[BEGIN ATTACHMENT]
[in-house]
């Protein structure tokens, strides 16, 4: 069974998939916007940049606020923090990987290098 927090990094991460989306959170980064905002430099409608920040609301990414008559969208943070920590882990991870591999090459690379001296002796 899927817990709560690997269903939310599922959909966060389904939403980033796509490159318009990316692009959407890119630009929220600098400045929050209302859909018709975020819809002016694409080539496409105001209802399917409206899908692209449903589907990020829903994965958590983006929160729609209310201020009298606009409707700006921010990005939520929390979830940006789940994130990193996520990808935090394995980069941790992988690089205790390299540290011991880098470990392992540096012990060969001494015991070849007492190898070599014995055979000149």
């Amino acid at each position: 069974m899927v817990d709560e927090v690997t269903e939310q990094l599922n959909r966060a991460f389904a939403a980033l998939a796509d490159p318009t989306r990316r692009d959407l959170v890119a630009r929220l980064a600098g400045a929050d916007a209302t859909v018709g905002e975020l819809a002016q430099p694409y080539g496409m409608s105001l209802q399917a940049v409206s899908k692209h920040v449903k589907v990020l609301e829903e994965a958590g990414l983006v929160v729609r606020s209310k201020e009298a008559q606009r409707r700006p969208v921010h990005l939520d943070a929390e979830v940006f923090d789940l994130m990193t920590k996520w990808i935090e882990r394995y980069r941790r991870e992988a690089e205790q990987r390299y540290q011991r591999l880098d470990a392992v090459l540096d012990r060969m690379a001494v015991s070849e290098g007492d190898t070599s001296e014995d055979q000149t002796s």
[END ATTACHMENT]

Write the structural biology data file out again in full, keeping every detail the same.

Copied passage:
[in-house]
């Protein structure tokens, strides 16, 4: 069974998939916007940049606020923090990987290098 927090990094991460989306959170980064905002430099409608920040609301990414008559969208943070920590882990991870591999090459690379001296002796 899927817990709560690997269903939310599922959909966060389904939403980033796509490159318009990316692009959407890119630009929220600098400045929050209302859909018709975020819809002016694409080539496409105001209802399917409206899908692209449903589907990020829903994965958590983006929160729609209310201020009298606009409707700006921010990005939520929390979830940006789940994130990193996520990808935090394995980069941790992988690089205790390299540290011991880098470990392992540096012990060969001494015991070849007492190898070599014995055979000149």
């Amino acid at each position: 069974m899927v817990d709560e927090v690997t269903e939310q990094l599922n959909r966060a991460f389904a939403a980033l998939a796509d490159p318009t989306r990316r692009d959407l959170v890119a630009r929220l980064a600098g400045a929050d916007a209302t859909v018709g905002e975020l819809a002016q430099p694409y080539g496409m409608s105001l209802q399917a940049v409206s899908k692209h920040v449903k589907v990020l609301e829903e994965a958590g990414l983006v929160v729609r606020s209310k201020e009298a008559q606009r409707r700006p969208v921010h990005l939520d943070a929390e979830v940006f923090d789940l994130m990193t920590k996520w990808i935090e882990r394995y980069r941790r991870e992988a690089e205790q990987r390299y540290q011991r591999l880098d470990a392992v090459l540096d012990r060969m690379a001494v015991s070849e290098g007492d190898t070599s001296e014995d055979q000149t002796s």